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From NBC News, May 26, 2018
Time is running out to find out what happened to World War II Navy veteran Duane [sic] Roy Dreher. His son died in 2014, never knowing. His grandson is now carrying the torch for the family in their search for answers. Maybe someone out there heard a story — a rumor even — passed down through the years, of the merchant marine and father who simply vanished from Mason City, Iowa on a November day in 1955. Maybe someone will come forward after all this time and share what they know.
U.S. Navy veteran Dwane Roy Dreher, 33, went missing after last being seen around 7:30 p.m. on Nov. 7, 1955, by his father in Mason City, Iowa.
Dreher’s vehicle was found near the Winnebago River — all his belongings still inside — the following day.
According to NamUs (the National Missing and Unidentified Persons System), an unconfirmed sighting of Dreher was noted around noon on Nov. 8, 1955, the same day officials located Dreher’s vehicle.
The man who may have been Dreher was said to have been walking north on South Federal Avenue in Mason City. Reports said Dreher had mentioned that he was traveling to Chicago.
Dreher — a merchant marine — was reported missing to the Mason City Police Department on Nov. 9, 1955.
Authorities dragged the river but came up empty handed. Family and friends have not seen or heard from Dreher since his disappearance.
At the time he went missing, Dreher was described as a 33-year-old white male with blue eyes, black hair, 5-foot-11 to 6 feet tall and weighing somewhere between 150 and 200 pounds. His face was described as slightly pock marked.
He was last seen wearing a blue short jacket with a zipper front, blue trousers and brown Oxford shoes. He wore no necktie, hat or cap.
NamUs reports that a DNA sample is available but not yet submitted, and that fingerprint information is available elsewhere.
Dreher, a coxswain with the United States Navy Reserve (then called the United States Naval Reserve), traveled to many countries during his convoy trips, at one point using his own ship and personal gun to down two jerry planes. He would later dedicate the two downed planes to two relatives he lost in the war.
A Mason City Globe Gazette article published June 18, 1945, announced Dreher’s return home from the “Convoy Trip to ETO.” The brief article, which contained no byline, read:
Dwane Roy Dreher, coxswain USNR, has just returned from a convoy trip during which, he reports, his ship and own personal gun got 2 jerry planes.
The trip took him to Germany, Belgium, France, Holland, England, Scotland, Ireland and Russia.
I would like to dedicate the 2 planes we downed to my 2 relatives killed in the war,” said Dreher. They are his cousin, Lt. Robert W. Lewis, and his brother-in-law, Warren W. Wolff, seaman 2/c, both from Mason City.
Dreher reported that he had talked to some Germans, prisoners of the allies, who had said they were sorry to hear that Roosevelt had died. He was their only chance for the rehabilitation of Germany, they had said.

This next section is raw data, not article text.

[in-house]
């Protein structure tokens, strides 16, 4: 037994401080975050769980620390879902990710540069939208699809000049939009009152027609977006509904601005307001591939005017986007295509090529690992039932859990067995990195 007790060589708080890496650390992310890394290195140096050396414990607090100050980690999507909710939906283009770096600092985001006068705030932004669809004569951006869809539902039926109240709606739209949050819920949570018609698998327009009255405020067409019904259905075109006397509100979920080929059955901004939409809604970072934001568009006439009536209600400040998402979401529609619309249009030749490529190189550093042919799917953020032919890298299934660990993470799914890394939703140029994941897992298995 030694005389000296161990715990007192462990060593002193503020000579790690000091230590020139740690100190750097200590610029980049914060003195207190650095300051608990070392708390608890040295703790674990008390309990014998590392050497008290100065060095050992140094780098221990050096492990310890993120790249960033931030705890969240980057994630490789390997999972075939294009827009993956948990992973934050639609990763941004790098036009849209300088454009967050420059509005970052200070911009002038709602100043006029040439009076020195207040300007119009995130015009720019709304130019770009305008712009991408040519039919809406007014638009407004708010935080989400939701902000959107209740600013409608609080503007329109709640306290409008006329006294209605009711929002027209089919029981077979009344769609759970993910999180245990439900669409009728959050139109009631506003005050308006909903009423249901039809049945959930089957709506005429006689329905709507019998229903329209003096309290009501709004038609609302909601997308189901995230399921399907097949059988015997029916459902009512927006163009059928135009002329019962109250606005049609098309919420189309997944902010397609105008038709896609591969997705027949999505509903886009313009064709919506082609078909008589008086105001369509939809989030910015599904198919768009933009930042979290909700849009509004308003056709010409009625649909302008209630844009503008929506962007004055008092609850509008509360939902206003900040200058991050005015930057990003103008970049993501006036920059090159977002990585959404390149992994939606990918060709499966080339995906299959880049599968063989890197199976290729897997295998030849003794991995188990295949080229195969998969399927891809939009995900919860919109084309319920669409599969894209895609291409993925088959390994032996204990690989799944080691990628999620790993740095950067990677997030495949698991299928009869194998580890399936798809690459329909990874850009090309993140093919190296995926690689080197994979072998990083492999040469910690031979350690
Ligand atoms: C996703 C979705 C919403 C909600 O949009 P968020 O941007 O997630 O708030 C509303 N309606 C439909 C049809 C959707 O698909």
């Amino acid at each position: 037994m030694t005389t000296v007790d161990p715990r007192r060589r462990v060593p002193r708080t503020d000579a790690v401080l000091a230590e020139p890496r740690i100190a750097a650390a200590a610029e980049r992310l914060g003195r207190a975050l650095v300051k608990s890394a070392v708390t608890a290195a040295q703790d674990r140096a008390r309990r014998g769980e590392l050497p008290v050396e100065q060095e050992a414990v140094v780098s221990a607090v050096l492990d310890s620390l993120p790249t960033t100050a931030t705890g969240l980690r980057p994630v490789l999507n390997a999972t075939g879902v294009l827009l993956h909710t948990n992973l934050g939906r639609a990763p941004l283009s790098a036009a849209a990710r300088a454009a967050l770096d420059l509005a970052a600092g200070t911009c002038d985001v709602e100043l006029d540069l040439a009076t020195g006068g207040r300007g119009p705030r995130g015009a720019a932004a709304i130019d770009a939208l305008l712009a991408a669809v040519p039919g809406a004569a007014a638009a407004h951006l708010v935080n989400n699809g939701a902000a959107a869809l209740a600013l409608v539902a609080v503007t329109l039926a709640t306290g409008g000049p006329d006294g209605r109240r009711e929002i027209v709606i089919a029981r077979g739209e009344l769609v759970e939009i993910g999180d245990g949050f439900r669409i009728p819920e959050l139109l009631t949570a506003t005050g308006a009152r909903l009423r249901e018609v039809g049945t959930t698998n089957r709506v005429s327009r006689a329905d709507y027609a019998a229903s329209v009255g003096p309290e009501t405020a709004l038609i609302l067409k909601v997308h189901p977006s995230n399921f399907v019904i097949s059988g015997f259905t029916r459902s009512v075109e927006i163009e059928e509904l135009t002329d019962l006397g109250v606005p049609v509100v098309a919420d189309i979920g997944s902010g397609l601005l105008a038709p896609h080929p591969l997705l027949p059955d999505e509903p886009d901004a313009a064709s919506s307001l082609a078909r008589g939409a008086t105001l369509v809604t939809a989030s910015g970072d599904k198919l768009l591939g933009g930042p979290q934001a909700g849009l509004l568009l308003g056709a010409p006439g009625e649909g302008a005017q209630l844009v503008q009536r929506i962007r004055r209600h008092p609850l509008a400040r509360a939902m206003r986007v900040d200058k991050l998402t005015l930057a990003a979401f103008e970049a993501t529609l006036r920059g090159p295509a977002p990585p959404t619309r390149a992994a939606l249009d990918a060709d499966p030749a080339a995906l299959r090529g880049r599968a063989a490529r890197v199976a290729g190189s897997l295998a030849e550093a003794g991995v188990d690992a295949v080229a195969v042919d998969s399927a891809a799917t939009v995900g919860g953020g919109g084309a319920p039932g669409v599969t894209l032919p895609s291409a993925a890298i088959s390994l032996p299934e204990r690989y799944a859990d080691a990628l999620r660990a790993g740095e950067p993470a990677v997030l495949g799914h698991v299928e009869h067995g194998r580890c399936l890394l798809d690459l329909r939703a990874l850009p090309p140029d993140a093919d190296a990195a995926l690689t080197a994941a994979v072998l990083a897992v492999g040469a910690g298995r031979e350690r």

On a former trip his convey had got 9 subs and assisted in the sinking of the Von Tirpitz along the Norwegian coast.
Besides the places named, his convey trips have taken him to Cuba, Panama, South Africa, Iran, Iraq, Arabia and India.
~ Mason City Globe Gazette, June 18, 1945
Eight months earlier, The Globe Gazette published a short news brief Tuesday, Oct. 17, 1944, announcing Dreher’s return home from Russia — its highlights both poignant and telling:
HOME FROM RUSSIA–Dwane Roy Dreher, coxswain, is in Mason City on a 2 weeks leave, visiting his wife and family and his 5 month old baby whom he has never seen. Coxswain Dreher is back from a “long and unusual” trip to North Russia. He has brought back many souvenirs and relics from there and tells of strange and interesting customs and manner of living and hardships endured by the allies. His wife is the former Marjorie Wolff, Mason City. The family lives at 1213 6th S.W.
~ Mason City Globe Gazette, Oct. 17, 1944
Dreher’s daughter, Leanna Dreher, was just a toddler when her father went missing, and in May 1999 began using Ancestry.com message boards to see if she could uncover any further information about her father’s life. Leanna said he’d been a merchant marine, was told he’d been a good dancer and a good card player.
Leanna said a few old rumors had floated around, such as that her father may have drowned himself or that he won too much money playing cards at a local card hall. She wondered if perhaps that incident had upset somebody and resulted in foul play.
Another story she’d heard concerned a couple of guys looking for her father the night he disappeared, mad because he had been messing around with their sister.
Questions remain about the veracity of whether Dreher had planned a trip to Chicago.
Almost exactly one year prior to his disappearance, The Globe Gazette reported Dreher’s request for a marriage license in Mason City on Monday, Nov. 15, 1954.
If you have any information about the whereabouts of Dwane Dreher, please contact Lt. Rich Jensen at the Mason City Police Department at (641) 421-3636 and reference case # 52274.